It took Combs twelve years to perfect the sole for a slip-resistant boot that passes military approval. We’re talking glycerine-on-steel slip-resistant. Not every work boots goes through or applies for this process. (Apparently, you can name your price for an overseas tester to give you a passing grade. Not here.) Tahma goes through a third-party test, domestically, in Tennessee, that handles products approved for the U.S. military. “There's no gray area there,” Combs said. “You don't get to talk to the technician or the people who did the test.” You send in the boots and get a pass or fail. 

Photo by Commercial Fisherman Daniel Watts.

The 12-year process to develop these groundbreaking boots involved constant redesigns, tweaks, and waiting for the prototypes, only to return to the drawing board. But the “ah-ha” moment came in year twelve on a call overseas.

“The smooth steel with glycerol is very difficult to pass. It's almost impossible.” Combs said they kept revising the compound and came very close. “It was by chance that we were on a call with our guys overseas, and our rubber technician said, ‘Well, I think the strike point of the forefoot and the heel is wrong.’’’ The Tahma team revised the mold, waited for the boots, and learned they made the almost impossible-to-pass test possible. Tahma Boots was ready to launch. 

The company is rolling out to retailers through 2024, but the website is the best place to grab a pair of waterproof Tahma’s for $140 for soft toe and $150 for safety toe. Considering you may not have to replace boots each season or year, the price seems well worth the investment.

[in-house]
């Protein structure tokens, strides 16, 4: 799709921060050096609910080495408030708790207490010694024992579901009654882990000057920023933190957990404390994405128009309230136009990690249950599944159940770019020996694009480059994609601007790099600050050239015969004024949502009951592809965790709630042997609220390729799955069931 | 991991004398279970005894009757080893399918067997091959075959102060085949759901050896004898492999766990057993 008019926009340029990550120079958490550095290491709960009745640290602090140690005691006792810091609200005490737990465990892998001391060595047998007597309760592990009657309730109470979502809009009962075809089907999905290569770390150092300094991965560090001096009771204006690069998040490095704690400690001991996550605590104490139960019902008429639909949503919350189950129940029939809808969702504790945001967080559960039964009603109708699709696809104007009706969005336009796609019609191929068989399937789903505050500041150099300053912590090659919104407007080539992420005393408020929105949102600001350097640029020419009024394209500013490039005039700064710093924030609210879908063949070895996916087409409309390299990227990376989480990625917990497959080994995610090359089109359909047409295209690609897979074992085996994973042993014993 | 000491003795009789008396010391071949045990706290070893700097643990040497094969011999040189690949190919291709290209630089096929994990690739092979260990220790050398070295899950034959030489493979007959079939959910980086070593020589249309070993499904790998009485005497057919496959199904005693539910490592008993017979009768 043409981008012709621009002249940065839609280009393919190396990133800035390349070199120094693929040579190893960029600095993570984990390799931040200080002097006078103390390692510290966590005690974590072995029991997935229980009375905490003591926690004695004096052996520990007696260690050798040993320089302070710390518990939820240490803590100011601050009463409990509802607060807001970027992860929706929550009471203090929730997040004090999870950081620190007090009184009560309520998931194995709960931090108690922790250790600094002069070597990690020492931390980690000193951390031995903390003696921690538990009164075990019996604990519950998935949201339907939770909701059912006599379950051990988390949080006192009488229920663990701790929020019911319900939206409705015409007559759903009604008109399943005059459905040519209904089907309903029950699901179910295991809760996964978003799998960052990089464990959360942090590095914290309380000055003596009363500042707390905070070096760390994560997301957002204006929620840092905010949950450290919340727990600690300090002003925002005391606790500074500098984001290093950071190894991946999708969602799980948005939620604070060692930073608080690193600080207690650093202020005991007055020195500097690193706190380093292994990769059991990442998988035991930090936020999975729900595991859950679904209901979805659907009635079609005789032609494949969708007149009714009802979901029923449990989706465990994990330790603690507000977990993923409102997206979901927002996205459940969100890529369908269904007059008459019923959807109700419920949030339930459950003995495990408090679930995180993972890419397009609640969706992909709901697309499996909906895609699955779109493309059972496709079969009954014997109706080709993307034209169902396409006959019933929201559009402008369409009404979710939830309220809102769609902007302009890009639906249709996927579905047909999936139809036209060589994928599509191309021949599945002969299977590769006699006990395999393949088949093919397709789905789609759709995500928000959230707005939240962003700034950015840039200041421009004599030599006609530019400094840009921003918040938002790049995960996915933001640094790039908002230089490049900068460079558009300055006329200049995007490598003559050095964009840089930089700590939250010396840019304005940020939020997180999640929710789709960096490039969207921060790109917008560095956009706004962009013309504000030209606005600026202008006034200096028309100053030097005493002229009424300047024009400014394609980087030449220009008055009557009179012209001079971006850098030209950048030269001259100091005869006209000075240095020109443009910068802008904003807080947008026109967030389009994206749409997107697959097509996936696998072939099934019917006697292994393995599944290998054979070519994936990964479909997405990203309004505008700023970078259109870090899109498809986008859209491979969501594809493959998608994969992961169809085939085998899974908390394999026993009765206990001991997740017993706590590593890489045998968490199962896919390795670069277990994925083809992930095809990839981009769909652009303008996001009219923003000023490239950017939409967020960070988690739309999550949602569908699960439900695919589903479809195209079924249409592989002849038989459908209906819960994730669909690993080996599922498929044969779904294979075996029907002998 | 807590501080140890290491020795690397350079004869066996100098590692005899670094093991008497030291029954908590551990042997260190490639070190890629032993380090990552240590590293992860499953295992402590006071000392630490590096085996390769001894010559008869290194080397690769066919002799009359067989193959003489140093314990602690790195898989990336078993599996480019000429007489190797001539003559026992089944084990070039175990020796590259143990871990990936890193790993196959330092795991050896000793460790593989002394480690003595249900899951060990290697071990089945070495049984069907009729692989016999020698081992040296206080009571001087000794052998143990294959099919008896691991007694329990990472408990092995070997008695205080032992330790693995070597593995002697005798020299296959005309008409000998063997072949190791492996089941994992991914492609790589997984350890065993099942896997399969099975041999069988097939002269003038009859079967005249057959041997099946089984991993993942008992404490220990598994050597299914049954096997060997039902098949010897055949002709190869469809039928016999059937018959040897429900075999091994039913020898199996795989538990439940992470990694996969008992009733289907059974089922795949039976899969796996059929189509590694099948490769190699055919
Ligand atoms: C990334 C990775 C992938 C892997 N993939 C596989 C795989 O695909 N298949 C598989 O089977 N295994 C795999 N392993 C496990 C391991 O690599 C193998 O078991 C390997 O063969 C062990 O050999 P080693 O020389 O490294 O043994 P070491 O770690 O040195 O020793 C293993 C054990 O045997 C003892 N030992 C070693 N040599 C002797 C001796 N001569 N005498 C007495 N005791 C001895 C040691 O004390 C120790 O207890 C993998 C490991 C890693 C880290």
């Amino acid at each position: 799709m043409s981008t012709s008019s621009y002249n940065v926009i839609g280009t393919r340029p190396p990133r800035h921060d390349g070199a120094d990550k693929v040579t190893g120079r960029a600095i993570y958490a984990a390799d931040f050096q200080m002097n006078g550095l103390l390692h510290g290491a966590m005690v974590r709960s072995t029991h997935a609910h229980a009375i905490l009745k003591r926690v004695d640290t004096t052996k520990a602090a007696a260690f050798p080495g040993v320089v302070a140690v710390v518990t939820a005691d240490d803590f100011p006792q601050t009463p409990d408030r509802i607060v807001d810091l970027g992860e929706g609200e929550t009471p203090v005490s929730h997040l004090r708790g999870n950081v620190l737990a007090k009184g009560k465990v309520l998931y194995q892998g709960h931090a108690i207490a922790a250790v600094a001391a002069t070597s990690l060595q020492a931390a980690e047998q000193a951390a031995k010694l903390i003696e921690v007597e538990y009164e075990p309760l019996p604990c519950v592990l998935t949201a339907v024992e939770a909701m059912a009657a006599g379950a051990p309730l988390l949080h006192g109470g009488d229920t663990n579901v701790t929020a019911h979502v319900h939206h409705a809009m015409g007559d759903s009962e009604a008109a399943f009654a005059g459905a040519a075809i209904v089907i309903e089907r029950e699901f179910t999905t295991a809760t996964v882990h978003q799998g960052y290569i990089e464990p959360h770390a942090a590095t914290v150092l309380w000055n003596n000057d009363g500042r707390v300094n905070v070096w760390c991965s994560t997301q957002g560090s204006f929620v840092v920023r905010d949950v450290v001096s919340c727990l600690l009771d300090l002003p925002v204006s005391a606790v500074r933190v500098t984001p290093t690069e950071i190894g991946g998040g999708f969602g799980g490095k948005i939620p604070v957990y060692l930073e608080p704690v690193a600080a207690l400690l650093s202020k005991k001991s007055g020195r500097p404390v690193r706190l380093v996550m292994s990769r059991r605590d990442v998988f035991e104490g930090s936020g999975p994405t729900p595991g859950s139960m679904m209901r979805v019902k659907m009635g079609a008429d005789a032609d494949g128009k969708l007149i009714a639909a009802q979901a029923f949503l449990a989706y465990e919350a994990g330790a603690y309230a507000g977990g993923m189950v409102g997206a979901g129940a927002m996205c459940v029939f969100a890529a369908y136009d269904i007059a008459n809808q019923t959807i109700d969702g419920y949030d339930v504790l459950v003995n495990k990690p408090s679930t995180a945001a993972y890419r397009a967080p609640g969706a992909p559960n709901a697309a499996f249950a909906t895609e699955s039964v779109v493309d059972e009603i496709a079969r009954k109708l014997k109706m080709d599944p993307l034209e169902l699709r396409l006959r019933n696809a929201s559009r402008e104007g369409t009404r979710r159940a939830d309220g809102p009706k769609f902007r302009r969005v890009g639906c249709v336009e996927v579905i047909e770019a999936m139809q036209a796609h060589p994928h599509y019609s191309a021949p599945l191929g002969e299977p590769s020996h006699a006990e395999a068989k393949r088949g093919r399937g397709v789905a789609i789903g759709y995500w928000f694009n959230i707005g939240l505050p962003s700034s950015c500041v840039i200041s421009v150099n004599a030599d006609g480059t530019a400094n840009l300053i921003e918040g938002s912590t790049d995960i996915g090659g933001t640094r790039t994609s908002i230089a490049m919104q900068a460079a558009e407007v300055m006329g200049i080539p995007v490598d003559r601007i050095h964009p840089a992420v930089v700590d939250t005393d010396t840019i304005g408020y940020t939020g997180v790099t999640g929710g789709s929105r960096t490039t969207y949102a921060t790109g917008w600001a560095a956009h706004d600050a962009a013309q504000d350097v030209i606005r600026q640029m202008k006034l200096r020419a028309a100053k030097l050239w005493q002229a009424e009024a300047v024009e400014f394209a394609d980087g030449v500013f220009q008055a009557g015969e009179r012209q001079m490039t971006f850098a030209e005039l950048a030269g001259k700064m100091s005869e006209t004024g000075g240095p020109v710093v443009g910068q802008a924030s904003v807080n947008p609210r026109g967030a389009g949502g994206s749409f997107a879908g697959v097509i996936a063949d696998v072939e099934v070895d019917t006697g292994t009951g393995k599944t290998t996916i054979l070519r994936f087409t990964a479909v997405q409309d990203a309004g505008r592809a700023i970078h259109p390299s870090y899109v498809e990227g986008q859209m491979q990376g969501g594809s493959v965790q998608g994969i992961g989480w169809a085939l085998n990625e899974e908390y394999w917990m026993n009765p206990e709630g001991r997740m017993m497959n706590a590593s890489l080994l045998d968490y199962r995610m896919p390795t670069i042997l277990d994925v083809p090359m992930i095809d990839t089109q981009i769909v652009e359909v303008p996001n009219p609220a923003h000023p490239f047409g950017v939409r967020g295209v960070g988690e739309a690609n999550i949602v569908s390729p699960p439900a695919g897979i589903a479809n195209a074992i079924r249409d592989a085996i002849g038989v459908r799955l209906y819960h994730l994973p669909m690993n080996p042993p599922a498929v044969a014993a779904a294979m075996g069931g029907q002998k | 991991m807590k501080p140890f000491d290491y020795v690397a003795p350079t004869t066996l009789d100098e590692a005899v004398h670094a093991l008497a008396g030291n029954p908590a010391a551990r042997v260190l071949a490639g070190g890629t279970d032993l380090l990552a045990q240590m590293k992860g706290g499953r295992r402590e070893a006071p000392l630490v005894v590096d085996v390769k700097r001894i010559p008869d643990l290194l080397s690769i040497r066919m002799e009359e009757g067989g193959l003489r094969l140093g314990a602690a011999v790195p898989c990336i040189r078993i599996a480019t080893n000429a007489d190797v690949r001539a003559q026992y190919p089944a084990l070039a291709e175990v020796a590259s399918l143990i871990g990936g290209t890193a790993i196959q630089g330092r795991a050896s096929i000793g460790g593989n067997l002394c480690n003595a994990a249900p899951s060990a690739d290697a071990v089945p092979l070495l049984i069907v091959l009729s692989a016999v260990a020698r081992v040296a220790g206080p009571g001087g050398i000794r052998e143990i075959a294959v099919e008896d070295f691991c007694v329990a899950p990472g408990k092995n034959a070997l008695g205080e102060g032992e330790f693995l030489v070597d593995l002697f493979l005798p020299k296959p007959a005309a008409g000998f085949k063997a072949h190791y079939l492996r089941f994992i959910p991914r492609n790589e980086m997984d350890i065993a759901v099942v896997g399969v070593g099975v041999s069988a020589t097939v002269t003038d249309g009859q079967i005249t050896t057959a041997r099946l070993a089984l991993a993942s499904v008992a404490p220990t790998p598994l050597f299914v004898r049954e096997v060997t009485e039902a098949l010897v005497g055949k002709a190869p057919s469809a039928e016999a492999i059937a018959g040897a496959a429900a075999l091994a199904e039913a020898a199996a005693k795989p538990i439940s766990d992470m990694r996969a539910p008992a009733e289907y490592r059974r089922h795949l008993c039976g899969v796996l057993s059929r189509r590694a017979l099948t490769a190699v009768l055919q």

Combs hopes the biggest takeaway is that, first, Tahma Boots are the most slip-resistant, and second, they're the most comfortable to wear all day. Combs says that what adds to the comfort is that the stretchy shaft of the boot accommodates athletic calves and easily folds for ventilation. 

Join us on the Partners of Commercial Fisherman podcast as we go deeper on the journey of Tahma Boots, starting from the original family shoe company Bogs Boots, the unique ways Comb vetted the overseas boot factory to ensure fair wages and employee satisfaction while maintaining competitive pricing, and the importance of pushing the boundaries to create groundbreaking footwear for commercial fishermen. 

 Are these the best fishing boots ever? Fishermen, you be the judge.

To learn more, visit

Check out the Tahma Boots episode of the Partners of Commercial Fishermen Podcast!

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Megan Waldrep is a nationally published writer, columnist, and founder of the Partners of Commercial Fishermen community for girlfriends, fiancés, and wives of commercial fishermen. As a spiny lobster fisherman’s wife, she aims to connect POCFs worldwide through a private online forum, a podcast with inspirational stories and actionable advice, a lifestyle blog filled with helpful resources and real talk, and daily heart and humor on socials to make partners feel seen, heard, and less alone in this unique and adventurous lifestyle. To learn more, visit, on Instagram at @megan.waldrep, or listen to the Partners of Commercial Fishermen Podcast on AppleSpotify, and wherever podcasts are available.